Senate Majority PAC uses staffer scandal against Tillis

Two senior aids for House Speaker Thom Tillis resigned after affairs with lobbyists came to light in 2012. A Democratic super PAC is spending $1 million to air a commercial featuring the episode.

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Mark Binker
RALEIGH, N.C. — Senate Majority PAC, a super PAC linked to Senate Democrats and Senate Majority Leader Harry Reid, is using a 2012 scandal to attack Republican U.S. Senate candidate Thom Tillis.
The Washington Post first reported the ad Tuesday night, providing a link to the PAC's YouTube channel.

"Thom Tillis shared an apartment with his chief of staff when North Carolina news reported that the chief of staff was having an extramarital affair with a lobbyist and was caught on camera and resigned," the ad begins. "Then, one week later, another Tillis staffer resigns for another sexual relationship with a lobbyist. Thom Tillis' reaction? He claimed he was surprised by his roommate's affair but then rewarded both aides with taxpayer-paid bonuses. Thom Tillis: Spending our money to clean up his mess."

The incident referenced in the commercial came to light just before the May 2012 legislative short session. Charles Thomas, who was Tillis' chief of staff and roommate, resigned after admitting to a romantic relationship with a lobbyist for the Home Builders Association. The affair was problematic both because Thomas was married and because of the perception that Thomas could have used his role to do favors for the lobbyist.
Days later, Tillis' policy adviser, Amy Hobbs, resigned after volunteering to Tillis that she, too, had had a romantic relationship with a lobbyist. The story surfaced again two weeks later when it was reported Tillis paid roughly $19,000 in severance to the two staffers in question.

Polls show Tillis, the state House speaker, is the leader among eight Republicans vying for the chance to take on U.S. Sen. Kay Hagan, a Democrat, in this year's general election. Super PACs from both sides of the political spectrum have been spending heavily on the race, although most of their television advertising anticipates a Hagan-Tillis showdown rather than focusing on the primary.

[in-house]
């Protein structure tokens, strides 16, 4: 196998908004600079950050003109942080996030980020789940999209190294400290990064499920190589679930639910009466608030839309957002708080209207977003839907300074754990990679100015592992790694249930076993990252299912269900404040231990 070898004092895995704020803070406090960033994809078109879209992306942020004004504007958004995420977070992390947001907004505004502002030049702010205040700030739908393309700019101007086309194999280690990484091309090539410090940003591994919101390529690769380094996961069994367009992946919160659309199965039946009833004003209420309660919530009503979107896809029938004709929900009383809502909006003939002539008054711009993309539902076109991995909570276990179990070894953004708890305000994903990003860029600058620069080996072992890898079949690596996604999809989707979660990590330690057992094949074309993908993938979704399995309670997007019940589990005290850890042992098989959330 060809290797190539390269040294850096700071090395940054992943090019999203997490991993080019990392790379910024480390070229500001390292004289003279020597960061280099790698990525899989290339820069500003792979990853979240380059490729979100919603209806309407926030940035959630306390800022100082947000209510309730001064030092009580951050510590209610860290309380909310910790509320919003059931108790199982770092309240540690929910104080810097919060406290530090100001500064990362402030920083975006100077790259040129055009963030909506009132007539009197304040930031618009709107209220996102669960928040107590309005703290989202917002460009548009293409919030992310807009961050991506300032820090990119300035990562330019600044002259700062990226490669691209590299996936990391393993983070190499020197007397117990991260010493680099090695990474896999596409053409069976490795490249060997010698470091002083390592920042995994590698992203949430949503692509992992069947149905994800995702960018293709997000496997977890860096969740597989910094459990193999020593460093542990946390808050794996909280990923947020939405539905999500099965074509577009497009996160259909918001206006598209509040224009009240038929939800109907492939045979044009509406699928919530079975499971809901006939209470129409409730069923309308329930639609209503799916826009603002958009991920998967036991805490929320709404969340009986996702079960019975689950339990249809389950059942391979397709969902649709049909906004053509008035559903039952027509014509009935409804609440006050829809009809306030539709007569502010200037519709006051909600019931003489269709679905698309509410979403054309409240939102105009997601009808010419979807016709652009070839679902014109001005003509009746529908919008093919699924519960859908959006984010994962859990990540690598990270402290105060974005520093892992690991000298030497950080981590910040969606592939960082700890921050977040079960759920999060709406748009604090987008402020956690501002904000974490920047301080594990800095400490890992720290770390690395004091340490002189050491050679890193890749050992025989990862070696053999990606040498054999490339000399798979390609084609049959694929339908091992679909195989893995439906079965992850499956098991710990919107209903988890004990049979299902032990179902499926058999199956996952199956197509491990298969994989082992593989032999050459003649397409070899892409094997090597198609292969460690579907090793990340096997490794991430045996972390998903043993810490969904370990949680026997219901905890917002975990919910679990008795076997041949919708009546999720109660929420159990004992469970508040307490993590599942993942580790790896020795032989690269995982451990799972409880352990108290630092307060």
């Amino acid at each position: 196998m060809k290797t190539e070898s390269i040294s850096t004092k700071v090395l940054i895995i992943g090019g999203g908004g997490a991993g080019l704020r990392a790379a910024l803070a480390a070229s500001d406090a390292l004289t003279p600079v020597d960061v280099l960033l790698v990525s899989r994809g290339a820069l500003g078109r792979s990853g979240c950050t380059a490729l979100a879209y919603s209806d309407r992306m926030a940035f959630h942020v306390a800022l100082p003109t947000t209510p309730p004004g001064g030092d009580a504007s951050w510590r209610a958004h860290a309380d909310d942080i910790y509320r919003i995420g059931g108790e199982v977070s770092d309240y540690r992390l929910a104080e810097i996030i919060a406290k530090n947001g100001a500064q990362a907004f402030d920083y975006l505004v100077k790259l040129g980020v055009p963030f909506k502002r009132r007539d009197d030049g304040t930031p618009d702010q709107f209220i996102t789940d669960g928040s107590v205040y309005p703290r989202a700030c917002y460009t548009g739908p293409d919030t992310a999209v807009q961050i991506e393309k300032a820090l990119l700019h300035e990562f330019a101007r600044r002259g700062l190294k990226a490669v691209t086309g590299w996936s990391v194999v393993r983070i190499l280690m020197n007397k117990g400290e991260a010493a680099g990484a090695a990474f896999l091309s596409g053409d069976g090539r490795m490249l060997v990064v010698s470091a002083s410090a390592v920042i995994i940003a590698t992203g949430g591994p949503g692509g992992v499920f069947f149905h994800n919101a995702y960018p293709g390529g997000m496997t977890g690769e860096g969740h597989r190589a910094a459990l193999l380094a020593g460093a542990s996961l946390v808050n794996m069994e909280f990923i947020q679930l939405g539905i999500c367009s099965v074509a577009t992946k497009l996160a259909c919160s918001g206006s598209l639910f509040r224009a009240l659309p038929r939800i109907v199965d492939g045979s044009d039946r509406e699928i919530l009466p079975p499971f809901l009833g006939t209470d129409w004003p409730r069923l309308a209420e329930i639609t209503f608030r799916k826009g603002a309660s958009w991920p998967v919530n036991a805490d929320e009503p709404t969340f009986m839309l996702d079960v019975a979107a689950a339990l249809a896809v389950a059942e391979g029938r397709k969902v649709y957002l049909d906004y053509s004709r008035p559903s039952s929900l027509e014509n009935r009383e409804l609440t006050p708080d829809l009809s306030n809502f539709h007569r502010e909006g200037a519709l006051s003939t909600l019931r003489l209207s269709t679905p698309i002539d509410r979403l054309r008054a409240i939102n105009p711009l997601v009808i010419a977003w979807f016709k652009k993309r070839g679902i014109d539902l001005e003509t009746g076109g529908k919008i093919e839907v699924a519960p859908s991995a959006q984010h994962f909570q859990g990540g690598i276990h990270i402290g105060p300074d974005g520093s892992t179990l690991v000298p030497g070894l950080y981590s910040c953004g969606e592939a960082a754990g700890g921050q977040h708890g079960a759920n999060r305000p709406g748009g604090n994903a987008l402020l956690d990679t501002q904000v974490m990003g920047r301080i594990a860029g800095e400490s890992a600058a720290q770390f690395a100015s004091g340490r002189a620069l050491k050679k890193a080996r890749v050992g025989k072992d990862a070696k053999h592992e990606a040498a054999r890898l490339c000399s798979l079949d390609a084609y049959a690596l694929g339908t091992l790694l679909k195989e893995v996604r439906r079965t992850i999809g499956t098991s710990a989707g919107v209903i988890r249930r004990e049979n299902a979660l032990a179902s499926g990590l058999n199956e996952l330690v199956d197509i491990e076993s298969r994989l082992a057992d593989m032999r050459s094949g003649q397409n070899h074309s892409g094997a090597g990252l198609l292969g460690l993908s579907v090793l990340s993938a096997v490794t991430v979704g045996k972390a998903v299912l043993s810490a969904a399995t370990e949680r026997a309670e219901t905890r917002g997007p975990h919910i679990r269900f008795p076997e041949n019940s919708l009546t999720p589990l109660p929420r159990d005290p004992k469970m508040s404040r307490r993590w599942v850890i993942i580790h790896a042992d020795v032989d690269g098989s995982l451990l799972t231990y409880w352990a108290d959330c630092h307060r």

This is not the first time the 2-year-old scandal has been used in the campaign. Dr. Greg Brannon of Cary, who along with Rev. Mark Harris of Charlotte and Wilkesboro nurse Heather Grant are the Republicans closest to Tillis in the primary polls, referenced the resignations in a January fundraising letter. But with nearly $1 million behind it, according to The Washington Post, the Senate Majority PAC ad will have much more reach.

According to FCC filings, the commercial will run on broadcast television in every major television market in the state. 

So why would Democrats run an ad against Tillis before he is officially Hagan's opposition? 

The worst case scenario is it gives the Democratic side of the ledger that much of a head start on the fall campaign. The conservative Americans for Prosperity has already spent about $8 million on ads attacking Hagan. This evens that score a bit. 

In a best-case scenario, the early advertising damages Tillis enough that he is forced into a runoff. Primary winners need at least 40 percent of the vote, or the second-place challenger can call for a runoff. That would drain money from Tillis' campaign war chest and maybe scare off some donors who would be concerned he couldn't close out a trio of relatively unknown political novices. Also, a second primary campaign would overlap with this year's North Carolina General Assembly session, forcing Tillis to manage the campaign as he manages the sometimes messy budget process or excuses himself from one of the state's highest-profile jobs.



Mark Binker, Reporter

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